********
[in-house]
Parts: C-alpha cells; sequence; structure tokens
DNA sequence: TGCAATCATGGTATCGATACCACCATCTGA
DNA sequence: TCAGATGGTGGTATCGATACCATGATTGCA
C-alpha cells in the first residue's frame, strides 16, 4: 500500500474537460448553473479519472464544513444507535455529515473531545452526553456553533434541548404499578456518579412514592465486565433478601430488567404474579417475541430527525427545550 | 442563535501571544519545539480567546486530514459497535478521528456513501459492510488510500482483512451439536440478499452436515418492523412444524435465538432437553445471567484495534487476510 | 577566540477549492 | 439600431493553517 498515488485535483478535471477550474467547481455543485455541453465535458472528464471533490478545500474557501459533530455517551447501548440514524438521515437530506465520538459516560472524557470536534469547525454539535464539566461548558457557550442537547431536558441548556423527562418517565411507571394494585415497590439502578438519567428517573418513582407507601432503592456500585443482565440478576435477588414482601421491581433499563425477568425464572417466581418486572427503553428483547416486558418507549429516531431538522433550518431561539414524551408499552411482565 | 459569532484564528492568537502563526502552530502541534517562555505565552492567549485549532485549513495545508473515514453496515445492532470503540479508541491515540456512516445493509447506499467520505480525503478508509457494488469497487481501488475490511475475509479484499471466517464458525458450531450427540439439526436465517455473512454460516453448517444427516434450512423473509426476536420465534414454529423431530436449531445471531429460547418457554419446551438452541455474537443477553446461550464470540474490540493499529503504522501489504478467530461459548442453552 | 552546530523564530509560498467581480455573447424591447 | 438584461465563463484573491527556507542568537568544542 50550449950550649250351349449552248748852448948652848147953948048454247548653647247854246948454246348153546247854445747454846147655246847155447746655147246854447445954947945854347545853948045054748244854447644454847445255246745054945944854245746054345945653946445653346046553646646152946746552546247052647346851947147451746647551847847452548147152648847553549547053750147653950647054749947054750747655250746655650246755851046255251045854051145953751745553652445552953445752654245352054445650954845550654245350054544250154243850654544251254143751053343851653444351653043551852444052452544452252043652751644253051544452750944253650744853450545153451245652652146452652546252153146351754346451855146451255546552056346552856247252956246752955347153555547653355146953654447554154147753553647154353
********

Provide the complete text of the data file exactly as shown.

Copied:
[in-house]
Parts: C-alpha cells; sequence; structure tokens
DNA sequence: TGCAATCATGGTATCGATACCACCATCTGA
DNA sequence: TCAGATGGTGGTATCGATACCATGATTGCA
C-alpha cells in the first residue's frame, strides 16, 4: 500500500474537460448553473479519472464544513444507535455529515473531545452526553456553533434541548404499578456518579412514592465486565433478601430488567404474579417475541430527525427545550 | 442563535501571544519545539480567546486530514459497535478521528456513501459492510488510500482483512451439536440478499452436515418492523412444524435465538432437553445471567484495534487476510 | 577566540477549492 | 439600431493553517 498515488485535483478535471477550474467547481455543485455541453465535458472528464471533490478545500474557501459533530455517551447501548440514524438521515437530506465520538459516560472524557470536534469547525454539535464539566461548558457557550442537547431536558441548556423527562418517565411507571394494585415497590439502578438519567428517573418513582407507601432503592456500585443482565440478576435477588414482601421491581433499563425477568425464572417466581418486572427503553428483547416486558418507549429516531431538522433550518431561539414524551408499552411482565 | 459569532484564528492568537502563526502552530502541534517562555505565552492567549485549532485549513495545508473515514453496515445492532470503540479508541491515540456512516445493509447506499467520505480525503478508509457494488469497487481501488475490511475475509479484499471466517464458525458450531450427540439439526436465517455473512454460516453448517444427516434450512423473509426476536420465534414454529423431530436449531445471531429460547418457554419446551438452541455474537443477553446461550464470540474490540493499529503504522501489504478467530461459548442453552 | 552546530523564530509560498467581480455573447424591447 | 438584461465563463484573491527556507542568537568544542 50550449950550649250351349449552248748852448948652848147953948048454247548653647247854246948454246348153546247854445747454846147655246847155447746655147246854447445954947945854347545853948045054748244854447644454847445255246745054945944854245746054345945653946445653346046553646646152946746552546247052647346851947147451746647551847847452548147152648847553549547053750147653950647054749947054750747655250746655650246755851046255251045854051145953751745553652445552953445752654245352054445650954845550654245350054544250154243850654544251254143751053343851653444351653043551852444052452544452252043652751644253051544452750944253650744853450545153451245652652146452652546252153146351754346451855146451255546552056346552856247252956246752955347153555547653355146953654447554154147753553647154353